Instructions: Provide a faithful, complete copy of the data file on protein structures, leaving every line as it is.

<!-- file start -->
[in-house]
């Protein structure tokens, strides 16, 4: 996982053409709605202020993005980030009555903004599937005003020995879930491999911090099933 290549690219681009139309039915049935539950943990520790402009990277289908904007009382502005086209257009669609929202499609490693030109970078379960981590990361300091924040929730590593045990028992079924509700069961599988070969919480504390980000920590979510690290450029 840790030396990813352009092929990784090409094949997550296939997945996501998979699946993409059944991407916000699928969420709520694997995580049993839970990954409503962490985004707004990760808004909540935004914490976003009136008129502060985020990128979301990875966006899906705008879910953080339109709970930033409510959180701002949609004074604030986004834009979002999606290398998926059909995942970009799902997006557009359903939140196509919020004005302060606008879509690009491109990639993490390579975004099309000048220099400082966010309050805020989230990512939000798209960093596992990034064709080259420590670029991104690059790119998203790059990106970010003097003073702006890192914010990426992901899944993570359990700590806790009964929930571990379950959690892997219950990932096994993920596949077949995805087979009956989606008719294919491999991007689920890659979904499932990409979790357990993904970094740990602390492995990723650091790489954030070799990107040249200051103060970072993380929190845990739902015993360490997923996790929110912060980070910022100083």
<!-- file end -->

[in-house]
């Protein structure tokens, strides 16, 4: 996982053409709605202020993005980030009555903004599937005003020995879930491999911090099933 290549690219681009139309039915049935539950943990520790402009990277289908904007009382502005086209257009669609929202499609490693030109970078379960981590990361300091924040929730590593045990028992079924509700069961599988070969919480504390980000920590979510690290450029 840790030396990813352009092929990784090409094949997550296939997945996501998979699946993409059944991407916000699928969420709520694997995580049993839970990954409503962490985004707004990760808004909540935004914490976003009136008129502060985020990128979301990875966006899906705008879910953080339109709970930033409510959180701002949609004074604030986004834009979002999606290398998926059909995942970009799902997006557009359903939140196509919020004005302060606008879509690009491109990639993490390579975004099309000048220099400082966010309050805020989230990512939000798209960093596992990034064709080259420590670029991104690059790119998203790059990106970010003097003073702006890192914010990426992901899944993570359990700590806790009964929930571990379950959690892997219950990932096994993920596949077949995805087979009956989606008719294919491999991007689920890659979904499932990409979790357990993904970094740990602390492995990723650091790489954030070799990107040249200051103060970072993380929190845990739902015993360490997923996790929110912060980070910022100083």